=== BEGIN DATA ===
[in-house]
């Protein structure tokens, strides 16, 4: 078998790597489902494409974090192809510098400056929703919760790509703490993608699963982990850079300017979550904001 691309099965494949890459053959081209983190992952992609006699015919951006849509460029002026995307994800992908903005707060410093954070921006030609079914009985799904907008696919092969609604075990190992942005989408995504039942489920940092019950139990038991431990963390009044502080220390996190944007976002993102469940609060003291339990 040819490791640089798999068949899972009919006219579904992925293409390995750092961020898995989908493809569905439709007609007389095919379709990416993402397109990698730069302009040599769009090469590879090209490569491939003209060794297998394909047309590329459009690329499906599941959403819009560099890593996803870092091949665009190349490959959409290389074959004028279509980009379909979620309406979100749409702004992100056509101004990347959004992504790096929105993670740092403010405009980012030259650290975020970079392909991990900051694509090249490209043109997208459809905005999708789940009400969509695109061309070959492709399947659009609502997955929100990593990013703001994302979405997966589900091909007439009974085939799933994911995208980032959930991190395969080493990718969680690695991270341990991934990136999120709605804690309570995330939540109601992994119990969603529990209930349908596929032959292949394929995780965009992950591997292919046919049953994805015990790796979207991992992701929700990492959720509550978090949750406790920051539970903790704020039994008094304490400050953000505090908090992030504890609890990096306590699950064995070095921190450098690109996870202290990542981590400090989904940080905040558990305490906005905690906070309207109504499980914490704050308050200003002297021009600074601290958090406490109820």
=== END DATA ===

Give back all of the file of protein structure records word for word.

[in-house]
């Protein structure tokens, strides 16, 4: 078998790597489902494409974090192809510098400056929703919760790509703490993608699963982990850079300017979550904001 691309099965494949890459053959081209983190992952992609006699015919951006849509460029002026995307994800992908903005707060410093954070921006030609079914009985799904907008696919092969609604075990190992942005989408995504039942489920940092019950139990038991431990963390009044502080220390996190944007976002993102469940609060003291339990 040819490791640089798999068949899972009919006219579904992925293409390995750092961020898995989908493809569905439709007609007389095919379709990416993402397109990698730069302009040599769009090469590879090209490569491939003209060794297998394909047309590329459009690329499906599941959403819009560099890593996803870092091949665009190349490959959409290389074959004028279509980009379909979620309406979100749409702004992100056509101004990347959004992504790096929105993670740092403010405009980012030259650290975020970079392909991990900051694509090249490209043109997208459809905005999708789940009400969509695109061309070959492709399947659009609502997955929100990593990013703001994302979405997966589900091909007439009974085939799933994911995208980032959930991190395969080493990718969680690695991270341990991934990136999120709605804690309570995330939540109601992994119990969603529990209930349908596929032959292949394929995780965009992950591997292919046919049953994805015990790796979207991992992701929700990492959720509550978090949750406790920051539970903790704020039994008094304490400050953000505090908090992030504890609890990096306590699950064995070095921190450098690109996870202290990542981590400090989904940080905040558990305490906005905690906070309207109504499980914490704050308050200003002297021009600074601290958090406490109820």